And then, alongside that, I started getting interest from various people in the industry about hiring people with cybersecurity skills. And we were not really teaching that and neither was anybody else. I do not know if there were any other programs around. So this was about 2007. I built a track that was called cyberSecurity, it was available to computer science students and computer information systems students who wanted to do something a little different. And we built an industry board that guided that program and it determined what the curriculum would look like based on what they wanted to hire. So if the industry people said, We wanna hire C programmers, which was what I was hoping for, oh please oh please, but they did not, then we would train in that direction. And that track then evolved into an actual major, that then turned into a graduate and an undergraduate program over time, because there is just so much demand in that industry.
Karina: And so you were really hoping that they’d be C programmers because that was your particular interest, right?
Douglas White: Well, yeah, I love C, and it is just been a thing that I have taught for a long time, and it is one of my favorite programming languages. So that was not where they went with it, but that is okay. There is other programming languages.
Karina: Right, exactly. And so that kind of brings me to the next point, is, this is really what people were looking for, and you guys were kind of one of the first to do this as an online degree. And so that is kind of what we are focusing in on is, what do you think is the benefit of doing something, especially something like cybersecurity, online compared to going into a classroom and sitting with a professor right in front of you teaching this?
Douglas White: Well, I have some strong opinions about it. A] I think that online, and the model of online, so more important than just the fact that I put a camera in a classroom, I mean, this is something that people do; they take a camera, they stick it in a room and then they do a lecture. I think the world moved away from that. That is a very, to me, a very 19th-century kind of idea. And when I wanna learn something, and maybe you do too, when I wanna learn I go on YouTube, I go on various sites and I watch 10-minute videos. If I look at a video and it says four hours, I go, No, thanks, I am out. If you cannot tell it to me in 15 minutes, I am done, I do not have that kind of attention span anymore. And I started getting the idea that this hybrid world of being able to acquire knowledge by looking at things that you wanted to learn, when you wanted to learn them, and they were concise and they were short, was probably where a lot of younger people were gonna be in a few years. That you are not gonna get people who wanna sit through a three-hour lecture on something with a chalkboard. That they wanna say, I need to know how a router works, so I wanna see it quick. What are the pieces I need to learn? Maybe I know some of those pieces too, so I may know some of that already.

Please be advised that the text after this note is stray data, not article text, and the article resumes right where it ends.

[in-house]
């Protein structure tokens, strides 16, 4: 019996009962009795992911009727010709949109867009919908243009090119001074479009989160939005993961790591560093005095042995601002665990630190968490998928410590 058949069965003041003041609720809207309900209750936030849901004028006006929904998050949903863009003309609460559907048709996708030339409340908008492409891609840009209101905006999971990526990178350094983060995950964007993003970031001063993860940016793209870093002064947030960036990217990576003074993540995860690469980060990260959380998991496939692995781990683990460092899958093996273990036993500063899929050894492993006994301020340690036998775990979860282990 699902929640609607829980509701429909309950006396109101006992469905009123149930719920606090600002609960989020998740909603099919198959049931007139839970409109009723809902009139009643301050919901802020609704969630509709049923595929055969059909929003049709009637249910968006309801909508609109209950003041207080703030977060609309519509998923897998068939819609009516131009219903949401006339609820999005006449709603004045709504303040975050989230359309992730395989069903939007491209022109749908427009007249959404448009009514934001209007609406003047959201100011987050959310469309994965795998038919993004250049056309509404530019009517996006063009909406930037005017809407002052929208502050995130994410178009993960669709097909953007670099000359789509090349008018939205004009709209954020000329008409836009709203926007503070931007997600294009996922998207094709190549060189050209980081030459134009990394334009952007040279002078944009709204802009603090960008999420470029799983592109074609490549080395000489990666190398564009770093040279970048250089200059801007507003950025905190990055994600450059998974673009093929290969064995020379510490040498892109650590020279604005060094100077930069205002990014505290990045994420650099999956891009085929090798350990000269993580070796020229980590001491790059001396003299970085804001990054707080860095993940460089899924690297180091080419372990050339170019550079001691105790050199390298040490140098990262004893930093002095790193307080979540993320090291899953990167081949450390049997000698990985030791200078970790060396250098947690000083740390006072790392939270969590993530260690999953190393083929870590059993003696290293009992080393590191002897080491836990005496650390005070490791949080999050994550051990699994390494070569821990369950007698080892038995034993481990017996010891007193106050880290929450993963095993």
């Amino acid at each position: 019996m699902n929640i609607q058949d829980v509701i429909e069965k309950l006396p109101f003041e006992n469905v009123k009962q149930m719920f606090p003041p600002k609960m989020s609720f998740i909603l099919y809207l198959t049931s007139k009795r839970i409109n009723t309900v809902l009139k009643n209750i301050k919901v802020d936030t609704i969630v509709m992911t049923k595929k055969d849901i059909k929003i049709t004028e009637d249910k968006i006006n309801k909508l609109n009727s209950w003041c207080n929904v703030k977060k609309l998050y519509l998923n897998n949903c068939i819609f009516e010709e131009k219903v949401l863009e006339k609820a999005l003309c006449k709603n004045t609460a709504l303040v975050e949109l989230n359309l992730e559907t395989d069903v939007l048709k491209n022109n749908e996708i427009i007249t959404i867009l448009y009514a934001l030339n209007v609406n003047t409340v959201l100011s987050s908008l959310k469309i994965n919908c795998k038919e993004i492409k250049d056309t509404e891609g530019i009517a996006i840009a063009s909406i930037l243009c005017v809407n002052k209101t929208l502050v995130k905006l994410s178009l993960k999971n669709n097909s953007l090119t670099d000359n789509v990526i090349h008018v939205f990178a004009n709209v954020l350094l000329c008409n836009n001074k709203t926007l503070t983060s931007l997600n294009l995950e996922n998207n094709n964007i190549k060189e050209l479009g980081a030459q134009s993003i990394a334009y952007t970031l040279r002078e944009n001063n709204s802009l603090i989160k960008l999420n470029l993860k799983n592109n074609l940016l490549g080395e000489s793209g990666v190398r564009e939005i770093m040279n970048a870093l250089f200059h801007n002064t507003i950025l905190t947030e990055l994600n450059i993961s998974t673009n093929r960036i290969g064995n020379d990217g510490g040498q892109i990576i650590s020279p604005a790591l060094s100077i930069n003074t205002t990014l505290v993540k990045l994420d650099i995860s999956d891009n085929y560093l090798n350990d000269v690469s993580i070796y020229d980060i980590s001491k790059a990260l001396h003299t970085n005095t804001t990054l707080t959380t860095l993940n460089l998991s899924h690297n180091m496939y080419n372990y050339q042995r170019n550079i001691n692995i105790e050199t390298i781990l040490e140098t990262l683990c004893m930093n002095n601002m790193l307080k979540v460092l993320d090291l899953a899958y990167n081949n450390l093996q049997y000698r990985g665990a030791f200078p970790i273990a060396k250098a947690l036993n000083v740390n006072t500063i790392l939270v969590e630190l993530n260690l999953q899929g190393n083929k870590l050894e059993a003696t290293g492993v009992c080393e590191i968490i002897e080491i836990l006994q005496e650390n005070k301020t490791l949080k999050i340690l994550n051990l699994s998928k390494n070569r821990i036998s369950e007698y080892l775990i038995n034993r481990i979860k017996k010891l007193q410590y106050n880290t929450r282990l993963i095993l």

And I was talking to students and our board of industry people, and that was what they wanted. And students liked the idea that they could take these chunks of information and combine that with experiential tools that were available in virtual machines or whatever, and they could fast forward through the parts they were not interested in or that did not matter so much to them. Because I looked really hard at a lot of stuff I had been doing for a long time, and said, Well, what a waste; how much time do you waste here on this, and yeah, maybe I can tell you a funny story and everybody gets to laugh, but is that really the best use of your time? And I found out that students were running videos on two times and four times and all these kind of things that people your age do all the time. I have a daughter who’s in college and they play these videos and, yeah, my voice sounds even weirder if you play it on four times speed, but So, Who cares? And so the idea that people could learn in a different approach was very appealing to me. The online then, the technology caught up with what I wanted to do. Instead of somebody saying, park a television camera in a room and try to broadcast a lecture, there was the technology through whole stacks of different things that would allow me to do that, on my own, I did not need an editing crew.